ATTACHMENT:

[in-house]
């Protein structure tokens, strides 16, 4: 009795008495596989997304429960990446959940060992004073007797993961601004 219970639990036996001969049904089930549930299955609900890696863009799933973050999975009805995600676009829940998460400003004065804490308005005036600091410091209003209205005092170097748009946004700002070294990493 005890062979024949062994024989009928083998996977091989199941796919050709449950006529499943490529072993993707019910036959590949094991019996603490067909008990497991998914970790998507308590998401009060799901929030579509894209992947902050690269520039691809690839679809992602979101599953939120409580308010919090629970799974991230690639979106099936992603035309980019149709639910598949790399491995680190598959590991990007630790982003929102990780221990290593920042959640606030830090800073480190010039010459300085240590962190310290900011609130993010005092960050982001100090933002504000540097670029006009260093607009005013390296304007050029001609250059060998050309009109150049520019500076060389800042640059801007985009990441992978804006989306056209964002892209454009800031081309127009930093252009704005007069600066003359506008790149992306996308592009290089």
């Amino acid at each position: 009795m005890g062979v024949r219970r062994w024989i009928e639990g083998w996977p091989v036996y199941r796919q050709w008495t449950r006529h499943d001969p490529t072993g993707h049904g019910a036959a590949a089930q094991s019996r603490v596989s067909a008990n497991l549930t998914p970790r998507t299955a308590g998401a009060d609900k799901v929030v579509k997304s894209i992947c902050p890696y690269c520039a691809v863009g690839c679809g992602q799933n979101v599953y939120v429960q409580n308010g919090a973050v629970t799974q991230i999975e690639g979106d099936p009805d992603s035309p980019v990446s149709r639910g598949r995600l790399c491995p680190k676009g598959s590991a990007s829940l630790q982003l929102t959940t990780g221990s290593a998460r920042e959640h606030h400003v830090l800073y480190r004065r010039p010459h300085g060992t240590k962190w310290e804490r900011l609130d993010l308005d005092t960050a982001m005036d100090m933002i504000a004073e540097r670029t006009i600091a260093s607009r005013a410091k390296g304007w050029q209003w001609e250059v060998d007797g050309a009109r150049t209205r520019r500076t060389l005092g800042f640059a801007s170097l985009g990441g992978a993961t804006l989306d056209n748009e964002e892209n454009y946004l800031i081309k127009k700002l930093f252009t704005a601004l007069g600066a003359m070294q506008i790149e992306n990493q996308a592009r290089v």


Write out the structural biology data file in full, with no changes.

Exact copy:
[in-house]
């Protein structure tokens, strides 16, 4: 009795008495596989997304429960990446959940060992004073007797993961601004 219970639990036996001969049904089930549930299955609900890696863009799933973050999975009805995600676009829940998460400003004065804490308005005036600091410091209003209205005092170097748009946004700002070294990493 005890062979024949062994024989009928083998996977091989199941796919050709449950006529499943490529072993993707019910036959590949094991019996603490067909008990497991998914970790998507308590998401009060799901929030579509894209992947902050690269520039691809690839679809992602979101599953939120409580308010919090629970799974991230690639979106099936992603035309980019149709639910598949790399491995680190598959590991990007630790982003929102990780221990290593920042959640606030830090800073480190010039010459300085240590962190310290900011609130993010005092960050982001100090933002504000540097670029006009260093607009005013390296304007050029001609250059060998050309009109150049520019500076060389800042640059801007985009990441992978804006989306056209964002892209454009800031081309127009930093252009704005007069600066003359506008790149992306996308592009290089």
């Amino acid at each position: 009795m005890g062979v024949r219970r062994w024989i009928e639990g083998w996977p091989v036996y199941r796919q050709w008495t449950r006529h499943d001969p490529t072993g993707h049904g019910a036959a590949a089930q094991s019996r603490v596989s067909a008990n497991l549930t998914p970790r998507t299955a308590g998401a009060d609900k799901v929030v579509k997304s894209i992947c902050p890696y690269c520039a691809v863009g690839c679809g992602q799933n979101v599953y939120v429960q409580n308010g919090a973050v629970t799974q991230i999975e690639g979106d099936p009805d992603s035309p980019v990446s149709r639910g598949r995600l790399c491995p680190k676009g598959s590991a990007s829940l630790q982003l929102t959940t990780g221990s290593a998460r920042e959640h606030h400003v830090l800073y480190r004065r010039p010459h300085g060992t240590k962190w310290e804490r900011l609130d993010l308005d005092t960050a982001m005036d100090m933002i504000a004073e540097r670029t006009i600091a260093s607009r005013a410091k390296g304007w050029q209003w001609e250059v060998d007797g050309a009109r150049t209205r520019r500076t060389l005092g800042f640059a801007s170097l985009g990441g992978a993961t804006l989306d056209n748009e964002e892209n454009y946004l800031i081309k127009k700002l930093f252009t704005a601004l007069g600066a003359m070294q506008i790149e992306n990493q996308a592009r290089v």